Sailfish Fishing Tips - How To Catch Sailfish
Sailfish or billfish are one of the most sought after game fish. This beautiful billfish has a large dorsal fin, that resembles a sail. Sailfish are noted for their fighting ability and often spend as much of the battle in the air as in the water. Very difficult to catch - from enticing it to take a bait, to keeping it on the line while its dancing on the surface. Kite fishing, trolling or drift fishing are the most often used methods to catch these prized fish. Drifting with live bait will catch you more fish and kite fishing or trolling will allow you to cover more water.
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- Ballyhoo, bonito strips and mullet are preferred trolling baits once feeding fish are located.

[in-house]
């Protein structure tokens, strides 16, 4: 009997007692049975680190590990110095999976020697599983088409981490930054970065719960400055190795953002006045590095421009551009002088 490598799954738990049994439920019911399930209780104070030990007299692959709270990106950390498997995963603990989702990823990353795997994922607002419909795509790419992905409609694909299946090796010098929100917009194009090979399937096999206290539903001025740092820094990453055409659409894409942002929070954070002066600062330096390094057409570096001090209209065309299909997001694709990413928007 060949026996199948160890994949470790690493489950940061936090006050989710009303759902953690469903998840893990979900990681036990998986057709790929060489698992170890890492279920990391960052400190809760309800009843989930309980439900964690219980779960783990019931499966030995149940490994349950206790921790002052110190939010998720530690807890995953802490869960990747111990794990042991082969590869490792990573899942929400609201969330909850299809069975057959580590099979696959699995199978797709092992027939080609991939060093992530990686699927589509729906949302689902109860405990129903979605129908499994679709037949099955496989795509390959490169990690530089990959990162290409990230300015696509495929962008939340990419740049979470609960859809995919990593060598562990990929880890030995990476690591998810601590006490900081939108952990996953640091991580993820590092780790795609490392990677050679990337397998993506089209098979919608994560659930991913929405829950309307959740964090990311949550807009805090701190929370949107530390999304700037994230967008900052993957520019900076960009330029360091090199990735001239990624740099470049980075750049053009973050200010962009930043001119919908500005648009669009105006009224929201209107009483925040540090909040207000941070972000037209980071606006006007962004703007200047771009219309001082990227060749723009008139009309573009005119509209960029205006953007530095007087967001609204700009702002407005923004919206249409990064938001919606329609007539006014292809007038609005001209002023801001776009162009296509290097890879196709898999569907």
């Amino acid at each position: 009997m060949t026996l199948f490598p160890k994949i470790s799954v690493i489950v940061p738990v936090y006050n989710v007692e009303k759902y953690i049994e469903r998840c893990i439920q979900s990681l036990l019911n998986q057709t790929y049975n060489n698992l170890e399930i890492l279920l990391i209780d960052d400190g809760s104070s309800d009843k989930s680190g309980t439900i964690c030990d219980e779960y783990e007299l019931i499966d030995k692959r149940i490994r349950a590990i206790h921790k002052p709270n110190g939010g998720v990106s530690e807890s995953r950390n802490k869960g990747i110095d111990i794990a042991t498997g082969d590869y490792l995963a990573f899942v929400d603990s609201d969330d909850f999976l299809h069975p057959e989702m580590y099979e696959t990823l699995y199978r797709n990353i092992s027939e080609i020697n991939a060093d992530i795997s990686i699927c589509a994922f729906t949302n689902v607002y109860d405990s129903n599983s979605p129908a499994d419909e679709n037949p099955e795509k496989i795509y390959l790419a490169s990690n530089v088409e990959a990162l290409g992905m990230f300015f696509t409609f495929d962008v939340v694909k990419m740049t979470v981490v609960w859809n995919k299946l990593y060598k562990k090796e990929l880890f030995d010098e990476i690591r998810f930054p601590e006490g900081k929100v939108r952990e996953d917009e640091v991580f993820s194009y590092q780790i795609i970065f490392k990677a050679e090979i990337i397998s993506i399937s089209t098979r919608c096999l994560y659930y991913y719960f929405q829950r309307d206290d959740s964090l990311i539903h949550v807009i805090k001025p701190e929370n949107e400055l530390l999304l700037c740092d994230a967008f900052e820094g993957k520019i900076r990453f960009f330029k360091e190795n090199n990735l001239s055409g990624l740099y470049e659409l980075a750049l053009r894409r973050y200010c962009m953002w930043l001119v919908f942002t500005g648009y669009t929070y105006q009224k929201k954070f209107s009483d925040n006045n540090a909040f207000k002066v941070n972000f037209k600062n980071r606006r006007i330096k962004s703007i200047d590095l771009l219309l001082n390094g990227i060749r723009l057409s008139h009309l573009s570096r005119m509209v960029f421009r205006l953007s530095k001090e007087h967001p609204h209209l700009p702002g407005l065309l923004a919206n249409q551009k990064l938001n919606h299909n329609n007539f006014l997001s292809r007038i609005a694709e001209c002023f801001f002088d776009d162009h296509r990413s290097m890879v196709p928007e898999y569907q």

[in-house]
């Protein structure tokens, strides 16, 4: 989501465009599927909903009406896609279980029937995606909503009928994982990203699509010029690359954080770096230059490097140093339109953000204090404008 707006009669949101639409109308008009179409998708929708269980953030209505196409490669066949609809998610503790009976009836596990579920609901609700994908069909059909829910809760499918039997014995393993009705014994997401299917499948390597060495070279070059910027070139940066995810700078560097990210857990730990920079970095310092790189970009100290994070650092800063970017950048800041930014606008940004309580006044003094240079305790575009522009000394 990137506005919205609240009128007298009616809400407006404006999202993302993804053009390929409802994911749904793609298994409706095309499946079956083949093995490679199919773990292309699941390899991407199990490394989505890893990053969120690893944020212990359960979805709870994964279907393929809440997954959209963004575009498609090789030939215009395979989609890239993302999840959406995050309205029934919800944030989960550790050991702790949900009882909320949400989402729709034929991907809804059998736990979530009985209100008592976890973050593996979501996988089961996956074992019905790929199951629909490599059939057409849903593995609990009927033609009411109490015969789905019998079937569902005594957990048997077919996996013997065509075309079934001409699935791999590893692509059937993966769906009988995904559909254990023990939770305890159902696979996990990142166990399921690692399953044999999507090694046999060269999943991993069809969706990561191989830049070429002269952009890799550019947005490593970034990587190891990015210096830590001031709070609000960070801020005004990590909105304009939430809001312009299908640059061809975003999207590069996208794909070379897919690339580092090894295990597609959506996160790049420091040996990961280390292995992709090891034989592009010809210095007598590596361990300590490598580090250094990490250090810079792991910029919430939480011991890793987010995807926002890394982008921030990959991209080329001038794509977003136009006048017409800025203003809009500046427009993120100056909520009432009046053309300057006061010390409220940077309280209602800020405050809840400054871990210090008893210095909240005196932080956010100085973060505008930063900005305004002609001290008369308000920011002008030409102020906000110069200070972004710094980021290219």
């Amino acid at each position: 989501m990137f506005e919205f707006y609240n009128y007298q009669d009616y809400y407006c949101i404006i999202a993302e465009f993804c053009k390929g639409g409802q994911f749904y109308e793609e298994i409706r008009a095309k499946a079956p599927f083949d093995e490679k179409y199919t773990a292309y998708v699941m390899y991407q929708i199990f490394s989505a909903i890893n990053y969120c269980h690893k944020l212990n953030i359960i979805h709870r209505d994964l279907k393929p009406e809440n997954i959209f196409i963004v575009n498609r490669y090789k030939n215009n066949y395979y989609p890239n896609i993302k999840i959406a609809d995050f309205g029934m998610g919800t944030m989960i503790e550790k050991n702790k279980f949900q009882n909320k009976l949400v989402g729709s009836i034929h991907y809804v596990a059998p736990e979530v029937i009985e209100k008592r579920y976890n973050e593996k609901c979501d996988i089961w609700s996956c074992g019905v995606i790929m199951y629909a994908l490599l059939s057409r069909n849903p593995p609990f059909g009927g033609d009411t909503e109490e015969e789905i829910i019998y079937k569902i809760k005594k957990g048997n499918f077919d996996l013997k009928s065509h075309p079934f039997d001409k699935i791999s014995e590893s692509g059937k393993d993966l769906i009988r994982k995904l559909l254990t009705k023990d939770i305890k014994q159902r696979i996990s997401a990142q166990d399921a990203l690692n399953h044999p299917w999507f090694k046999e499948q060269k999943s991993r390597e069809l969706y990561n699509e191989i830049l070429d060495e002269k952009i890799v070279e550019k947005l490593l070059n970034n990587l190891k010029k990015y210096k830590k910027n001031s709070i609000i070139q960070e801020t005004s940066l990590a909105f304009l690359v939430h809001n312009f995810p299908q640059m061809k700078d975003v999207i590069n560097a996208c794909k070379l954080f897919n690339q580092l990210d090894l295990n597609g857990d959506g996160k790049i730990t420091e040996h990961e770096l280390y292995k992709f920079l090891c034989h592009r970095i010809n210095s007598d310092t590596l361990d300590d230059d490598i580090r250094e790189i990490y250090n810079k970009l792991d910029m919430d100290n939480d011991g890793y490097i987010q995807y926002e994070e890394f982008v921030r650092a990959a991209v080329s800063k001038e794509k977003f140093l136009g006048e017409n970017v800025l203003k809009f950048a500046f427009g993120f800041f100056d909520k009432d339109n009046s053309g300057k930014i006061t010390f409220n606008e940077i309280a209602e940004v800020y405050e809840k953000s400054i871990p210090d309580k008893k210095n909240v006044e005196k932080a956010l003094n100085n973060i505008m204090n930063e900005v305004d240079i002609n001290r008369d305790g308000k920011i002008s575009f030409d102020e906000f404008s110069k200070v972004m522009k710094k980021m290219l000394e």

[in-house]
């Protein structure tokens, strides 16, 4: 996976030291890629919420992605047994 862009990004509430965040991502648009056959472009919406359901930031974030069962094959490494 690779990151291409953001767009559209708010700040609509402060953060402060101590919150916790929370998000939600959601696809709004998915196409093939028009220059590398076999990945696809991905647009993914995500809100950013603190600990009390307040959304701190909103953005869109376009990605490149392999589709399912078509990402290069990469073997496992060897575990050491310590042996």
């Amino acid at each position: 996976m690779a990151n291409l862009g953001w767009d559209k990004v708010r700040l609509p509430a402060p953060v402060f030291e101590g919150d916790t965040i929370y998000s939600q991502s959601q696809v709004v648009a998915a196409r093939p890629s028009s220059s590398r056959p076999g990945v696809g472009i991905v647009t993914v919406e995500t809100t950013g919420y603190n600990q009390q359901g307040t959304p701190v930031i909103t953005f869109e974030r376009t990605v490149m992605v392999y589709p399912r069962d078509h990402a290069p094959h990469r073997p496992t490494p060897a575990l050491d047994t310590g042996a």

- Use baitfish, such as a mullet, with a much more visually attractive artificial bait over it and with a 2-ounce egg sinker on the hook to keep it just under the waves. The scent that Mullet puts in the water often attracts sailfish into going after your other trolled lures or bait.
- The waters off Palm Beach and Jupiter in Florida are known as "Sailfish Alley". Anglers from all over the world travel there in pursuit of trophy sailfish.
- When sailfish are holding over a reef or wreck, live bait will outfish rigged baits most of the time.
- Sailfish will often first attack in order to "kill" prey with its bill, circling back to swallow it afterwards. A good tactic for catching sailfish, therefore, is to drop back after one strikes a trolled bait and free-spool the line so that you can trick the fish into thinking it's stunned the bait.
- The key to catching them with live bait is to use the species they're currently eating. That may require catching several kinds of bait or locating and catching bait in the area of the fish.